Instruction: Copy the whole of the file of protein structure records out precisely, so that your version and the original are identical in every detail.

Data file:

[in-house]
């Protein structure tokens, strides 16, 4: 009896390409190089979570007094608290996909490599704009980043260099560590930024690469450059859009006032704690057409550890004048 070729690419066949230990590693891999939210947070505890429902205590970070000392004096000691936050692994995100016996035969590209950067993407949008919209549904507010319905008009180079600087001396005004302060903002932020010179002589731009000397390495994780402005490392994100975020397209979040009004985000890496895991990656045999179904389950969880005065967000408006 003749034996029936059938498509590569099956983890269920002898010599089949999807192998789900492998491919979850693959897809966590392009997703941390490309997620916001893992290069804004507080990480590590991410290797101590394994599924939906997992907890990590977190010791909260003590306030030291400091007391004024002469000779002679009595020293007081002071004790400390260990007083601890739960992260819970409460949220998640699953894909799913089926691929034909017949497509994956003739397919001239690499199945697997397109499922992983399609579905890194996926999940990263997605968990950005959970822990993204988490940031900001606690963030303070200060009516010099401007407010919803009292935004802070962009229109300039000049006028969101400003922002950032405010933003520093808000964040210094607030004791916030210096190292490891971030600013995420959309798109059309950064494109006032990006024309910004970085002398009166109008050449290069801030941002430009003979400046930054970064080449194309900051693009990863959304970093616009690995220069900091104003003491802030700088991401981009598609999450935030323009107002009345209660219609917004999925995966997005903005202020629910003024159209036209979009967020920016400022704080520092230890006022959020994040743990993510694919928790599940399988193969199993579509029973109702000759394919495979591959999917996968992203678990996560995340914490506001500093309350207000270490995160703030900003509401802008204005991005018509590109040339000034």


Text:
[in-house]
């Protein structure tokens, strides 16, 4: 009896390409190089979570007094608290996909490599704009980043260099560590930024690469450059859009006032704690057409550890004048 070729690419066949230990590693891999939210947070505890429902205590970070000392004096000691936050692994995100016996035969590209950067993407949008919209549904507010319905008009180079600087001396005004302060903002932020010179002589731009000397390495994780402005490392994100975020397209979040009004985000890496895991990656045999179904389950969880005065967000408006 003749034996029936059938498509590569099956983890269920002898010599089949999807192998789900492998491919979850693959897809966590392009997703941390490309997620916001893992290069804004507080990480590590991410290797101590394994599924939906997992907890990590977190010791909260003590306030030291400091007391004024002469000779002679009595020293007081002071004790400390260990007083601890739960992260819970409460949220998640699953894909799913089926691929034909017949497509994956003739397919001239690499199945697997397109499922992983399609579905890194996926999940990263997605968990950005959970822990993204988490940031900001606690963030303070200060009516010099401007407010919803009292935004802070962009229109300039000049006028969101400003922002950032405010933003520093808000964040210094607030004791916030210096190292490891971030600013995420959309798109059309950064494109006032990006024309910004970085002398009166109008050449290069801030941002430009003979400046930054970064080449194309900051693009990863959304970093616009690995220069900091104003003491802030700088991401981009598609999450935030323009107002009345209660219609917004999925995966997005903005202020629910003024159209036209979009967020920016400022704080520092230890006022959020994040743990993510694919928790599940399988193969199993579509029973109702000759394919495979591959999917996968992203678990996560995340914490506001500093309350207000270490995160703030900003509401802008204005991005018509590109040339000034």